Camp Hill, Pennsylvania facts for kids

Kids Encyclopedia Facts
Camp Hill, Pennsylvania
Borough
Peace Lutheran Church
Peace Lutheran Church
Country United States
State Pennsylvania
County Cumberland
Settled 1750
Incorporated 1885
Area
 • Total 2.1 sq mi (5.5 km2)
 • Land 2.1 sq mi (5.5 km2)
 • Water 0 sq mi (0.0 km2)
Elevation 423 ft (129 m)
Population (2010)
 • Total 7,888
 • Density 3,717/sq mi (1,435.3/km2)
Time zone Eastern (EST) (UTC-5)
 • Summer (DST) EDT (UTC-4)
ZIP code 17011
Area code(s) 717
Website www.camphillborough.com

Camp Hill is a borough in Cumberland County, Pennsylvania, USA, 3 miles (5 km) southwest of Harrisburg. It is part of the Harrisburg–Carlisle Metropolitan Statistical Area. The population was 7,888 at the 2010 census. There are many large corporations based in nearby East Pennsboro Township and Wormleysburg that use the Camp Hill postal address, including the Rite Aid Corporation, Harsco Corporation, and Gannett Fleming.

Geography

Camp Hill is located in eastern Cumberland County at (40.241089, -76.926202). It is bordered to the east by the borough of Lemoyne, to the south by the Lower Allen census-designated place within Lower Allen Township, to the west by Hampden Township, and to the north by East Pennsboro Township.

U.S. Routes 11 and 15 run through the western and northern sides of the borough, while Pennsylvania Route 581, the Capital Beltway, passes through the southern side, intersecting US 11/15 at Exits 5A/5B. Downtown Harrisburg, the state capital, is 3 miles (5 km) northeast of the center of Camp Hill, via either the Market Street Bridge or the M. Harvey Taylor Bridge across the Susquehanna River.

According to the United States Census Bureau, Camp Hill has a total area of 2.1 square miles (5.5 km2), all of it land.

Demographics

Historical populations
Census Pop.
1880 467
1890 191 −59.1%
1900 360 88.5%
1910 874 142.8%
1920 1,636 87.2%
1930 3,111 90.2%
1940 3,630 16.7%
1950 5,934 63.5%
1960 8,559 44.2%
1970 9,931 16.0%
1980 8,422 −15.2%
1990 7,831 −7.0%
2000 7,636 −2.5%
2010 7,888 3.3%
Est. 2015 7,923 3.8%
Sources:

At the 2000 census, there were 7,636 people, 3,387 households and 2,157 families residing in the borough. The population density was 3,552.0 per square mile (1,371.3/km²). There were 3,529 housing units at an average density of 1,641.5 per square mile (633.7/km²). The racial makeup of the borough was 96.08% White, 0.35% African American, 0.16% Native American, 2.25% Asian, 0.01% Pacific Islander, 0.25% from other races, and 0.89% from two or more races. Hispanic or Latino of any race were 1.09% of the population.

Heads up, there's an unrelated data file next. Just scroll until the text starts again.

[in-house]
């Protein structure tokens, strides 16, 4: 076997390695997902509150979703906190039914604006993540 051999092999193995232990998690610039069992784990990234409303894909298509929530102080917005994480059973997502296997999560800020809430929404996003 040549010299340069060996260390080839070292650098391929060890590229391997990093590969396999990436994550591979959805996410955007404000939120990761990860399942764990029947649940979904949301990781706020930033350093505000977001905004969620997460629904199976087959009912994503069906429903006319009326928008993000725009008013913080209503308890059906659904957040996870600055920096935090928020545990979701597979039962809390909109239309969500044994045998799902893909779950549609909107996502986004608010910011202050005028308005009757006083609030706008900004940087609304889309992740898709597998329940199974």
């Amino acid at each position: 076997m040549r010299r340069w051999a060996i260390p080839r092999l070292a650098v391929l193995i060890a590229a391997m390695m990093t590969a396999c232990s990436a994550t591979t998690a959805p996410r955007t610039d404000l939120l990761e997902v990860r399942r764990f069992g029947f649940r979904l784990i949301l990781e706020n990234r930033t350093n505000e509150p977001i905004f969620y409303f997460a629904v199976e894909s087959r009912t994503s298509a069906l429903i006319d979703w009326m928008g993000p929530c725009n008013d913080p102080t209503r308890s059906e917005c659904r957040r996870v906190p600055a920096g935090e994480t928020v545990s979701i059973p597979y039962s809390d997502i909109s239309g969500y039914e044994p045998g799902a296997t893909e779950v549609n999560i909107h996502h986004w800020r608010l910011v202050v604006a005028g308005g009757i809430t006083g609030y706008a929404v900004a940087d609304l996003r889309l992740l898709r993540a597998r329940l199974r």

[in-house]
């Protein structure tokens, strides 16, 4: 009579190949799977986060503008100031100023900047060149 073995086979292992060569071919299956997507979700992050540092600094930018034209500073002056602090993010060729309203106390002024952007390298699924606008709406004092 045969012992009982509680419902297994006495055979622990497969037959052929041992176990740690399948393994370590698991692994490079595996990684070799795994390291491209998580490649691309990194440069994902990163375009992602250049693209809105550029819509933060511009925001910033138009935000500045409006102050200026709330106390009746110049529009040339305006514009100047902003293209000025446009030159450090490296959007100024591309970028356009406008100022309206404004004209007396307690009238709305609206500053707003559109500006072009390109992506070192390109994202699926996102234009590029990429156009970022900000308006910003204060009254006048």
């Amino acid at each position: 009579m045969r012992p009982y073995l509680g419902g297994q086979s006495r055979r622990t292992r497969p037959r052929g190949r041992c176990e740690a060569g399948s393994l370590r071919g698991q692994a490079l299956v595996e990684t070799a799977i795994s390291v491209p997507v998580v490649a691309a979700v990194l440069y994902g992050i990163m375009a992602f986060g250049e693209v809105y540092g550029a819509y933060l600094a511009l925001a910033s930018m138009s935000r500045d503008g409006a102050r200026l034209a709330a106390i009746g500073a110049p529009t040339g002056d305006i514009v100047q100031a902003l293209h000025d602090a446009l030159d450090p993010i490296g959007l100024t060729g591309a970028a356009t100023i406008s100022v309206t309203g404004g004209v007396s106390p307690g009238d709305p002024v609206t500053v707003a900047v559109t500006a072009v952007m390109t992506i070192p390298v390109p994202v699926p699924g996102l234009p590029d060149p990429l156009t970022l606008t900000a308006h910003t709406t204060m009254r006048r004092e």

There were 3,387 households of which 25.8% had children under the age of 18 living with them, 53.5% were married couples living together, 7.7% had a female householder with no husband present, and 36.3% were non-families. 32.2% of all households were made up of individuals, and 15.4% had someone living alone who was 65 years of age or older. The average household size was 2.21 and the average family size was 2.80.

21.3% of the population were under the age of 18, 4.5% from 18 to 24, 26.4% from 25 to 44, 25.0% from 45 to 64, and 22.7% who were 65 years of age or older. The median age was 43 years. For every 100 females there were 88.5 males. For every 100 females age 18 and over, there were 83.5 males.

The median household income was $50,774 and the median family income was $61,578. Males had a median income of $48,625 vand females $32,357 for females. The per capita income for the borough was $28,256. About 3.6% of families and 3.7% of the population were below the poverty line, including 5.5% of those under age 18 and 4.4% of those age 65 or over.

History

The name "Camp Hill" is believed to stem from a split in the congregation of a Peace Church, located west of the current borough. One faction of the church began meeting outdoors, on a hill. Prior to the Civil War, the area was known locally as White Hill, and was a stop along the Cumberland Valley Railroad between Harrisburg and Carlisle. During the Civil War, the Battle of Sporting Hill became the northernmost engagement of the Gettysburg Campaign, which took place at Camp Hill in late June 1863. Camp Hill was incorporated as a borough on November 10, 1885, from East Pennsboro Township.

The Peace Church was added to the National Register of Historic Places in 1972.

In popular culture

In Harry Turtledove's American Civil War alternate histories series of novels, unofficially titled Southern Victory", Camp Hill is an important macguffin, being the site of the definitive Confederate victory in 1862, helping to end the War of Secession with the CSA's independence.


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